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Withholding final wages did not result in the loss of the computer employee exemption.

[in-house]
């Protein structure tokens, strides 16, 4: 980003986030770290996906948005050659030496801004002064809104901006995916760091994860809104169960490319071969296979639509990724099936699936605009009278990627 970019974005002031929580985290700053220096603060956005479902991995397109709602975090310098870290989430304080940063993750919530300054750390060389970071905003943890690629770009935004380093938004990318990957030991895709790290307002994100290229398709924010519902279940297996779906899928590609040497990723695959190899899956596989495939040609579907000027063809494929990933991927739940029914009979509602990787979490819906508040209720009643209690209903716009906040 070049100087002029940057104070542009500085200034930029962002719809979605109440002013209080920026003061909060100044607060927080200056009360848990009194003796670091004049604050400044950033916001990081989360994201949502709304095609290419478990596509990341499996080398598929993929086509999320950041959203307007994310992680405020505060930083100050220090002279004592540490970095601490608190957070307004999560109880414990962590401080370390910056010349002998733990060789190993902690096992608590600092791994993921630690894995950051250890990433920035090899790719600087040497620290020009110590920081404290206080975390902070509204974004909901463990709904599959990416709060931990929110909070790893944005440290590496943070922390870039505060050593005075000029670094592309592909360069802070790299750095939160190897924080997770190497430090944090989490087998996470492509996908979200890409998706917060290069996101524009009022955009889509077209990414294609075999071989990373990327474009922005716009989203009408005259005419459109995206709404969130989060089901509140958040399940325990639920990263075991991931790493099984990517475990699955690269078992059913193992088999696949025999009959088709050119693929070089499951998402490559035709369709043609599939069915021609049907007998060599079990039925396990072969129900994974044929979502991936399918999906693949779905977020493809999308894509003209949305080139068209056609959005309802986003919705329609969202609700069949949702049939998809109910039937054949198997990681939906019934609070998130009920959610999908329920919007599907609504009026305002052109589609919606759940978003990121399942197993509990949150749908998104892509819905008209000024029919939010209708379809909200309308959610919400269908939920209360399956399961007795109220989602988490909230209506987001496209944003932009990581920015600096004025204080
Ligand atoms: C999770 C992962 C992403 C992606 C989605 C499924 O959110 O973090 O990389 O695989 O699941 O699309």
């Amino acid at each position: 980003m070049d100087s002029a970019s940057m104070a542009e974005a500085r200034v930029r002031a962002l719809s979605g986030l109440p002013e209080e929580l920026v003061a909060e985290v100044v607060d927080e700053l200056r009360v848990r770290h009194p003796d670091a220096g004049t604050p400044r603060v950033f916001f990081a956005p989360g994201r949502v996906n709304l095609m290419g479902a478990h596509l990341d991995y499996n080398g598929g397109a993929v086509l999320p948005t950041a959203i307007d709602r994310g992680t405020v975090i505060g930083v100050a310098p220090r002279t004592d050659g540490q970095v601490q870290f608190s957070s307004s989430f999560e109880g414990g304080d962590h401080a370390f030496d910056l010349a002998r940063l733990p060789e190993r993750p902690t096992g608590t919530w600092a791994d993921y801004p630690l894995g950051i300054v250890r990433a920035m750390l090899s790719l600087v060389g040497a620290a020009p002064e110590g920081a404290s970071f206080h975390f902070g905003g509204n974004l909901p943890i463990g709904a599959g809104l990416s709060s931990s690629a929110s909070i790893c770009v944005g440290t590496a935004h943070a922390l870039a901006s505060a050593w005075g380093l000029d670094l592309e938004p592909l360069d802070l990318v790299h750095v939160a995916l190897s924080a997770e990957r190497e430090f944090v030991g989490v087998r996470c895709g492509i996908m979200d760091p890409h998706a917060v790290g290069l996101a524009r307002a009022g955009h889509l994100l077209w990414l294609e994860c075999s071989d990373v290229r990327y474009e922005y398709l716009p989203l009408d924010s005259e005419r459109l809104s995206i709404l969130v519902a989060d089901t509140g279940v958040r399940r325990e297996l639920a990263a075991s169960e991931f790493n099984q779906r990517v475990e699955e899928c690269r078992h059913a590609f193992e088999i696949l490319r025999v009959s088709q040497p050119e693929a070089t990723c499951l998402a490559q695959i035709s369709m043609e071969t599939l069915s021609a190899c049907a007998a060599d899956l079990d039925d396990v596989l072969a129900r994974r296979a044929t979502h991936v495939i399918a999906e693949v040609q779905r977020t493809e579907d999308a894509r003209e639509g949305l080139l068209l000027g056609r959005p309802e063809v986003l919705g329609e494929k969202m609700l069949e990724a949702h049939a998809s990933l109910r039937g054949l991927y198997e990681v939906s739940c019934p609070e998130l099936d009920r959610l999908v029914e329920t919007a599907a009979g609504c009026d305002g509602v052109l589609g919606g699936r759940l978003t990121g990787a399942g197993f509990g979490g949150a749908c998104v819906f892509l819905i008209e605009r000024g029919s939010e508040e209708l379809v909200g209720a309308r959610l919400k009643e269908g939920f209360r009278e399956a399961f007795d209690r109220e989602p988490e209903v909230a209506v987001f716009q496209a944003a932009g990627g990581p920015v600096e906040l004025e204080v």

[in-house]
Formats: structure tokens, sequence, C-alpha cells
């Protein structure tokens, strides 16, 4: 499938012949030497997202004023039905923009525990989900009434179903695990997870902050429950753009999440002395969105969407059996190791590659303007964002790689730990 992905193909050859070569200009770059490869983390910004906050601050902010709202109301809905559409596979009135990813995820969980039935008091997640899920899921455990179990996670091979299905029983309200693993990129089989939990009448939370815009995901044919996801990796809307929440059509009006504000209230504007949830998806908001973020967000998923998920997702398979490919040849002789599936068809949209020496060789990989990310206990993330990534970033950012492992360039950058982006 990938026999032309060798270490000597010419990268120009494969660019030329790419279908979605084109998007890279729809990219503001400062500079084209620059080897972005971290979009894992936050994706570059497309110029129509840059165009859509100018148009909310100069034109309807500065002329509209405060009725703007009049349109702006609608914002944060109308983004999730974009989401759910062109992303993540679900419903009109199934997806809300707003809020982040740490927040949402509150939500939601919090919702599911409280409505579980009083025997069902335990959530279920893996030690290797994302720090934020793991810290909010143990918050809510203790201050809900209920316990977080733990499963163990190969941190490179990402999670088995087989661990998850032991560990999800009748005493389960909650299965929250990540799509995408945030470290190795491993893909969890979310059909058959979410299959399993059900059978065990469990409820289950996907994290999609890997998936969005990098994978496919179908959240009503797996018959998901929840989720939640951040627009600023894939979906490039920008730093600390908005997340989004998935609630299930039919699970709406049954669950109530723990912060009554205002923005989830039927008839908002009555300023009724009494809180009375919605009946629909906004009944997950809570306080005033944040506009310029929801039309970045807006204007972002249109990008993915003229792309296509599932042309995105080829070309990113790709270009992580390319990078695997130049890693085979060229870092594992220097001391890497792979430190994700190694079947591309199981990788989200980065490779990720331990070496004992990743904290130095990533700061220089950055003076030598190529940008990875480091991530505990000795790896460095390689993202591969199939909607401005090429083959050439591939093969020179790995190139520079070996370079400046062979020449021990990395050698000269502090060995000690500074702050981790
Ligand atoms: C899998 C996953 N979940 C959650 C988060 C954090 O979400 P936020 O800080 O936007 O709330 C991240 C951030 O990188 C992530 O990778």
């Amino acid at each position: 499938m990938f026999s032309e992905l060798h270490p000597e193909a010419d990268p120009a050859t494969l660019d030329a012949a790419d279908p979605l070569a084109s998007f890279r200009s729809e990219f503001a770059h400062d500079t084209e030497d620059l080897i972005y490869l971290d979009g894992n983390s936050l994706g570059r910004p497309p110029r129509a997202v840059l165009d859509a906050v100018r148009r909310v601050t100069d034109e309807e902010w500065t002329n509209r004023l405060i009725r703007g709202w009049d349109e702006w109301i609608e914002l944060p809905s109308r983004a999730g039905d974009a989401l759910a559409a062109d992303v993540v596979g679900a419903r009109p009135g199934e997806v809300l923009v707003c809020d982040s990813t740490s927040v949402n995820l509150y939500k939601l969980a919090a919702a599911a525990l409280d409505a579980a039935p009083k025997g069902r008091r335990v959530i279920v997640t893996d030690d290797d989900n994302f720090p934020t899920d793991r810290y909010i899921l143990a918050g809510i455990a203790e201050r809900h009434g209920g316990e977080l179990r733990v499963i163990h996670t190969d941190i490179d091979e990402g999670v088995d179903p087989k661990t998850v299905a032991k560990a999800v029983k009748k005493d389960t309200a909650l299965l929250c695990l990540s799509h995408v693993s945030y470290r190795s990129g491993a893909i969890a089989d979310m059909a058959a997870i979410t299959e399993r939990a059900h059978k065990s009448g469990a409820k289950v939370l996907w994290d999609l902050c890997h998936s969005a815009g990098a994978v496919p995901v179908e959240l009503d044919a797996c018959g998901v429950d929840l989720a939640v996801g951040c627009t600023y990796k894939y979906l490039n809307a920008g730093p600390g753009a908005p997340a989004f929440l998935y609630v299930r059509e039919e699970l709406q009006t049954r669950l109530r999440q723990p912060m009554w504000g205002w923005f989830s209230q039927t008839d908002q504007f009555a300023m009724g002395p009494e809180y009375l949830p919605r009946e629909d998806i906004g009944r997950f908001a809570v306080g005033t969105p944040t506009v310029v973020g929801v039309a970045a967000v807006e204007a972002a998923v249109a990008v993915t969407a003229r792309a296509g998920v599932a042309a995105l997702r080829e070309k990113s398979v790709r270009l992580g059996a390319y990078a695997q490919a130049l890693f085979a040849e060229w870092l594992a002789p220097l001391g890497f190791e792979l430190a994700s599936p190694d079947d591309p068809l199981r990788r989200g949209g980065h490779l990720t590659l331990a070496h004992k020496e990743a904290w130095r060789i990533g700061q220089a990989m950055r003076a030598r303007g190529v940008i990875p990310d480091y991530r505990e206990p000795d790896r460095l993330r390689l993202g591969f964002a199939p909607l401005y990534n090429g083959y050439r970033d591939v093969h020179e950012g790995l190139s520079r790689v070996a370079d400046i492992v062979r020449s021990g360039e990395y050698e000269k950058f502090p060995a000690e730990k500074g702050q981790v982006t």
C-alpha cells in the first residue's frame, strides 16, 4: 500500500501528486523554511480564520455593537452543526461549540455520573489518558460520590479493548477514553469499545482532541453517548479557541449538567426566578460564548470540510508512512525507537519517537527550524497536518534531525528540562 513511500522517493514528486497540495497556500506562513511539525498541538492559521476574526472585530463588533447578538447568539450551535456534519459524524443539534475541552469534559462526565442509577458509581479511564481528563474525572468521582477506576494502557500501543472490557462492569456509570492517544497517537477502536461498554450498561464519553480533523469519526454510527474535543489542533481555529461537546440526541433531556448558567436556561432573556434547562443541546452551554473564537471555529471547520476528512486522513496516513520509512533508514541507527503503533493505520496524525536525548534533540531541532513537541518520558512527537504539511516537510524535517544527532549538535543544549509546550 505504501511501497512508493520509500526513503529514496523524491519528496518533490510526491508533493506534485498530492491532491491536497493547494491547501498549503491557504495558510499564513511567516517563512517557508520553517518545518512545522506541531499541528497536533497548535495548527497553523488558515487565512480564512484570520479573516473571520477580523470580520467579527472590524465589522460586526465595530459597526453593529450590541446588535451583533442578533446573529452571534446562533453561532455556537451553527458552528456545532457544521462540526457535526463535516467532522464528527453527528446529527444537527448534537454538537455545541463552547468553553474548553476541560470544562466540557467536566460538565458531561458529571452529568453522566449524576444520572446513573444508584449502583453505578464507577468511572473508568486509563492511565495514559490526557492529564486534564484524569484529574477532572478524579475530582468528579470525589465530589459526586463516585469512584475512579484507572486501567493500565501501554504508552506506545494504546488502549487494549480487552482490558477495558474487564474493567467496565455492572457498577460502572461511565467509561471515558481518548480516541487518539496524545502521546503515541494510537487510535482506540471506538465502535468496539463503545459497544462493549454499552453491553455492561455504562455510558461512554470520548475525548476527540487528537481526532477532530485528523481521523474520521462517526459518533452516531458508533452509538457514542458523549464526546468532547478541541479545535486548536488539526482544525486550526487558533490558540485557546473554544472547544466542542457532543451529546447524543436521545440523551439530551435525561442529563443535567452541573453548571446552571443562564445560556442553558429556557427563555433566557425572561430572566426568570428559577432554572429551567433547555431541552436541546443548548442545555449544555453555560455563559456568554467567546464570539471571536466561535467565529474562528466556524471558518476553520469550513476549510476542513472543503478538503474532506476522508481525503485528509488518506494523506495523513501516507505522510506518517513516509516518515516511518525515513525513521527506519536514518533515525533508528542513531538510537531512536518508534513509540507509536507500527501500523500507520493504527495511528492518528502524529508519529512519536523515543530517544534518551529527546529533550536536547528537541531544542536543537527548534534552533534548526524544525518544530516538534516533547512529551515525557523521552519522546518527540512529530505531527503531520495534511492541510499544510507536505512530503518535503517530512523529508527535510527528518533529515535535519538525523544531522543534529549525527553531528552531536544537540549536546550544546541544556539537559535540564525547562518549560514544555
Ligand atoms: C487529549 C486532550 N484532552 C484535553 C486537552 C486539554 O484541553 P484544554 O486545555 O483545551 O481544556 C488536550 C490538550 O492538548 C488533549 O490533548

A company that withheld a computer engineer's final wages to offset alleged overpayments did not lose the computer employee exemption and could seek to recover the overpayments, the 11th U.S. Circuit Court of Appeals ruled.IBEX Engineering Services employed Todd Pioch as a computer software and hardware engineer from 2003 to 2013. IBEX hired Pioch because of his extensive computer skills and software experience. IBEX paid Pioch at an initial hourly rate of $50, which ultimately increased to $85.40 per hour. Pioch regularly worked over 40 hours a week and received his regular hourly rate, but not overtime, for the extra hours. From 2003 to 2004, Pioch worked for IBEX in Nevada. In early 2005, IBEX offered Pioch the opportunity to work with a client, Florida Power and Light (FPL), in Juno Beach, Fla. While the offer letter explained that Pioch could receive a per diem allowance for travel to and from work, IBEX's per diem policy applied only to employees residing more than 50 miles from their workplace. After his transfer, Pioch bought a home in West Palm Beach, Fla., within 50 miles of FPL's Juno Beach facility. Yet Pioch received per diem payments from IBEX from the time of his 2005 transfer from Nevada through 2013. In 2012, FPL conducted an audit on several engineers who were collecting per diem payments, including Pioch. The FPL audit raised concerns about Pioch's per diem payments from 2005 through 2009—a four-year period for which Pioch admitted that he listed his Nevada home (rather than his West Palm Beach home) as his permanent address.Following his resignation from IBEX in 2013, IBEX withheld Pioch's final three weeks of pay, which totaled $13,367.20, as a result of the FPL audit and its belief that Pioch had improperly collected $147,230 in per diem payments. Pioch sued IBEX under the Fair Labor Standards Act (FLSA), asserting minimum wage and overtime claims based on the withholding of his final pay. IBEX raised as an affirmative defense that Pioch was an exempt employee under the act, and asserted state law counterclaims for fraud and unjust enrichment relating to the disputed per diem payments.Following discovery, IBEX moved for summary judgment to dismiss Pioch's FLSA claims before trial, arguing that he was an exempt hourly computer employee. Pioch opposed IBEX's motion and moved for summary judgment against IBEX, asking the court to dismiss its counterclaim. Pioch also filed a motion for partial summary judgment in his favor to award him $13,367.20 in wages for his final three weeks of work. The district court dismissed Pioch's claims, holding that Pioch was exempt from FLSA coverage as a matter of law. The district court also dismissed IBEX's unjust enrichment counterclaim, holding that it failed because Pioch's per diem payments were considered wages that an employer could not recover in an FLSA action.On appeal, the 11th Circuit upheld the dismissal of Pioch's overtime claim, finding that he was an exempt hourly computer employee under the FLSA despite the withholding of his final wages. The 11th Circuit reasoned that the FLSA should not be used as a vehicle for litigating breach-of-contract disputes, and that Pioch's exempt status took him outside the minimum-wage protections of the FLSA. (These protections prevent deductions from nonexempt employees' pay that reduce their pay below the FLSA's minimum wage.)The 11th Circuit also found that IBEX's counterclaims were not barred by case law that restricts employers from seeking to recover paid wages in an FLSA action. Because the per diem payments were in addition to earned wages, and because Pioch was exempt from the FLSA's requirements, the counterclaims could continue. Pioch also sought dismissal of the counterclaims based on Florida's two-year statute of limitations for wage claims, but the 11th Circuit left it to the district court to decide whether that statute applied to the counterclaims.Pioch v. IBEX Engineering Services, 11th Cir., No. 15-10845 (June 14, 2016).Professional Pointer: Employers face challenges in seeking to recover overpaid wages or benefits. In many instances, withholding final wages can violate the FLSA or state wage-payment laws. Nevertheless, employers can often recover overpayments when the employee is exempt from the FLSA and the payments are markedly different from or greater than the employee's earned wages. Jeffrey Rhodes is an attorney with Doumar Martin in Arlington, Va.
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